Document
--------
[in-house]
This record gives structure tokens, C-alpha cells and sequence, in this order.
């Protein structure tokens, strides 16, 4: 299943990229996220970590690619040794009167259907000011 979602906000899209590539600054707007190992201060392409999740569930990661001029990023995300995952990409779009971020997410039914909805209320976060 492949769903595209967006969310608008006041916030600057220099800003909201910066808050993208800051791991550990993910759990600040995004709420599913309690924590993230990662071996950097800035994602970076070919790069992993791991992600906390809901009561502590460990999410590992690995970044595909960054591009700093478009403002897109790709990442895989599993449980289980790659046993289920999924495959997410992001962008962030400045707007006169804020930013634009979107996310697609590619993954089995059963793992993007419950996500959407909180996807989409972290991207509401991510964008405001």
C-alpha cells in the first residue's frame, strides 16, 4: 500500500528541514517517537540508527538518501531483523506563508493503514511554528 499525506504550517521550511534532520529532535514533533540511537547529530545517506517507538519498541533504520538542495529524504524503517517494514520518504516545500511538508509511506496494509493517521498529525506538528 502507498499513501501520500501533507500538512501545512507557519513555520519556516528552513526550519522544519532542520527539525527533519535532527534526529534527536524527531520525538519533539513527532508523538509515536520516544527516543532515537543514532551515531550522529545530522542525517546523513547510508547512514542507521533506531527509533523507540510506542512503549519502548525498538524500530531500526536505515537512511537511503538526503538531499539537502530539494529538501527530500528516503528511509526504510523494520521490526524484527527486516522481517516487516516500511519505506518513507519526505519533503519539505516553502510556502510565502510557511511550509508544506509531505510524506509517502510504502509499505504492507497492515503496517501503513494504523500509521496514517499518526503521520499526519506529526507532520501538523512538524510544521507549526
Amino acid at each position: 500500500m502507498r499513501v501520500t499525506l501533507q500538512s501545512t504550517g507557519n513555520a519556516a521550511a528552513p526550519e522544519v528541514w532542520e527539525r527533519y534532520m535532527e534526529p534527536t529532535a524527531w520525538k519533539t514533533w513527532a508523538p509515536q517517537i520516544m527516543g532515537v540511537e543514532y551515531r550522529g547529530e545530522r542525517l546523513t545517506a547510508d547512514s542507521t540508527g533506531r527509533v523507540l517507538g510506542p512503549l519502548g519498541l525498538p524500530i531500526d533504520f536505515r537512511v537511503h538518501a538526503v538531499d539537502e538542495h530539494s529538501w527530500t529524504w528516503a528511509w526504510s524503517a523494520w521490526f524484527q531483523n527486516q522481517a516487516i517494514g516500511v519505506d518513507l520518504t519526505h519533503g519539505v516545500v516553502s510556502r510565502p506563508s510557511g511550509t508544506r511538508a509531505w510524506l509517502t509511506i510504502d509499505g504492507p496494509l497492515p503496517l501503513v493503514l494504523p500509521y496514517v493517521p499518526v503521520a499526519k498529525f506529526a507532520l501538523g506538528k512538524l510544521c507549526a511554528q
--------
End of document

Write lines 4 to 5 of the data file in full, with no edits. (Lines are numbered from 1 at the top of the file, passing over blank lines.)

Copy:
C-alpha cells in the first residue's frame, strides 16, 4: 500500500528541514517517537540508527538518501531483523506563508493503514511554528 499525506504550517521550511534532520529532535514533533540511537547529530545517506517507538519498541533504520538542495529524504524503517517494514520518504516545500511538508509511506496494509493517521498529525506538528 502507498499513501501520500501533507500538512501545512507557519513555520519556516528552513526550519522544519532542520527539525527533519535532527534526529534527536524527531520525538519533539513527532508523538509515536520516544527516543532515537543514532551515531550522529545530522542525517546523513547510508547512514542507521533506531527509533523507540510506542512503549519502548525498538524500530531500526536505515537512511537511503538526503538531499539537502530539494529538501527530500528516503528511509526504510523494520521490526524484527527486516522481517516487516516500511519505506518513507519526505519533503519539505516553502510556502510565502510557511511550509508544506509531505510524506509517502510504502509499505504492507497492515503496517501503513494504523500509521496514517499518526503521520499526519506529526507532520501538523512538524510544521507549526
Amino acid at each position: 500500500m502507498r499513501v501520500t499525506l501533507q500538512s501545512t504550517g507557519n513555520a519556516a521550511a528552513p526550519e522544519v528541514w532542520e527539525r527533519y534532520m535532527e534526529p534527536t529532535a524527531w520525538k519533539t514533533w513527532a508523538p509515536q517517537i520516544m527516543g532515537v540511537e543514532y551515531r550522529g547529530e545530522r542525517l546523513t545517506a547510508d547512514s542507521t540508527g533506531r527509533v523507540l517507538g510506542p512503549l519502548g519498541l525498538p524500530i531500526d533504520f536505515r537512511v537511503h538518501a538526503v538531499d539537502e538542495h530539494s529538501w527530500t529524504w528516503a528511509w526504510s524503517a523494520w521490526f524484527q531483523n527486516q522481517a516487516i517494514g516500511v519505506d518513507l520518504t519526505h519533503g519539505v516545500v516553502s510556502r510565502p506563508s510557511g511550509t508544506r511538508a509531505w510524506l509517502t509511506i510504502d509499505g504492507p496494509l497492515p503496517l501503513v493503514l494504523p500509521y496514517v493517521p499518526v503521520a499526519k498529525f506529526a507532520l501538523g506538528k512538524l510544521c507549526a511554528q